sun 26/05/2024

CD: Delphic - Collections | reviews, news & interviews

CD: Delphic - Collections

CD: Delphic - Collections

Electro-indie threesome's return is over-produced but effective

Delphic, looking a bit concerned at veiled accusations of bombast

When Mancunian trio Delphic appeared a couple of years back they said all the right things. They were modest about themselves but fiercely into the music, acknowledged their home city’s heritage but were keen not to use it as a tacky profile raiser, and they also adhered to an appealing and faintly Kraftwerk-ian deadpan visual aesthetic. The music on their debut album, Acolyte, however, while spirited and a blast in concert, had a job creeping out from under the shadow of New Order.

It charted, nevertheless, and the band built a sizeable following.

This time, in the wake of their song “Good Life” being made a surprise official Olympic single last summer, they don’t sound in the least retro and definitely not akin to New Order. The misleadingly titled Collections mingles carefully crafted electronics with epic indie songwriting, Hot Chip by way of The Killers. That may be overstating the case a little, but not much. From the moment the album opens with the ambitious, choral-backed outing “Of the Young”, there’s never a moment when the sense of big pop portentousness lessens. This consistent quest for sonic hugeness - aided by their producers, DFA Records' Tim Goldsworthy and Cee-Lo protegé Ben Allen - is not always enjoyable. Listened to alone, catchy monsters such as “The Sun Also Rises” or “Baiya” are persuasive but listening to the album as a whole, the obsession with surface sheen often grates, most especially on lesser songs such as “Changes” where overblown production becomes an irritant.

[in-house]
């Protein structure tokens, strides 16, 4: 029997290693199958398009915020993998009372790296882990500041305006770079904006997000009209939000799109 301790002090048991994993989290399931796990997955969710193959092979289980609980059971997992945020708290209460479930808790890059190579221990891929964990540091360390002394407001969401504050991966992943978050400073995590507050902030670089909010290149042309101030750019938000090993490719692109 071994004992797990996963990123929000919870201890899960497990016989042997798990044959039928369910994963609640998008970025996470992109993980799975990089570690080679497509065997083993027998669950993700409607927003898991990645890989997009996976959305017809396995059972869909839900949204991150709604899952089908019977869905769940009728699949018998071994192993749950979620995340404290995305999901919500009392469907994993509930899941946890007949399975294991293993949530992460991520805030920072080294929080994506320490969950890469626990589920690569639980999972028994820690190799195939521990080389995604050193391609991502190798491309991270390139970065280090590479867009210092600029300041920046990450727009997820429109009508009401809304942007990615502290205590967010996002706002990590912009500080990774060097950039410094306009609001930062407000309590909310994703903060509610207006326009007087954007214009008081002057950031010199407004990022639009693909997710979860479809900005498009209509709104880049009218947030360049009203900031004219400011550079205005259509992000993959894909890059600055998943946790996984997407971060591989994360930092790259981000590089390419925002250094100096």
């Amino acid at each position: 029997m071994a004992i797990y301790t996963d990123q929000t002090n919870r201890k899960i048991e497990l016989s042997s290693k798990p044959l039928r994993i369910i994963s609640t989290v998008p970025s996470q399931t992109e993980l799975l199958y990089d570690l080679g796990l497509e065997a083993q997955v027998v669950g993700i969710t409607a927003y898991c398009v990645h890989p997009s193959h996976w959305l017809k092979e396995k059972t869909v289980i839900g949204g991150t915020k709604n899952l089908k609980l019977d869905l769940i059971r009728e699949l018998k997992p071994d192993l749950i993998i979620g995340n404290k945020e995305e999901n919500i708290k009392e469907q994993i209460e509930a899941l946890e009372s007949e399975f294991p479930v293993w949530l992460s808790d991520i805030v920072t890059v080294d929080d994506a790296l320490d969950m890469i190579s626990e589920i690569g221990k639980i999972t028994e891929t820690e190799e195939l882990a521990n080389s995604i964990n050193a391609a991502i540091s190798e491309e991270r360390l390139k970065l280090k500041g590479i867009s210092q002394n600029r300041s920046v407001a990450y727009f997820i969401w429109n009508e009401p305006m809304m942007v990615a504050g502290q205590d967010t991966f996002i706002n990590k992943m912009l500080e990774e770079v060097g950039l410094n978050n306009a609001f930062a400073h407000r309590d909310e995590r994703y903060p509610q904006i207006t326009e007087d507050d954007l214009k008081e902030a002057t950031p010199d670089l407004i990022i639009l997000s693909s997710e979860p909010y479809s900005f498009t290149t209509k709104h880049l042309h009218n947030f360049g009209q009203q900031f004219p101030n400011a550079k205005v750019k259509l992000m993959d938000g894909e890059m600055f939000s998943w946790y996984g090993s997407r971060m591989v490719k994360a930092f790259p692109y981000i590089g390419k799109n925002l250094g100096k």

The exception to the rule is the closing “Exotic”, a tantalising footnote, a downtempo electro groove with rapping that hints at a band capable of very different flavours. Delphic have astutely melded the apparently endless public appetite for compressed sugar-tronic dance-pop with their own more opaque agenda. Collections will probably, once again, work better in the live arena but, while it grew on me after a few listens, I could never escape a sense of shrewd, purpose-built production rather than passionate musical flight.

Watch the video for "Baiya"

They mingle carefully crafted electronics with epic indie songwriting, Hot Chip by way of The Killers.


Editor Rating: 
Average: 3 (1 vote)

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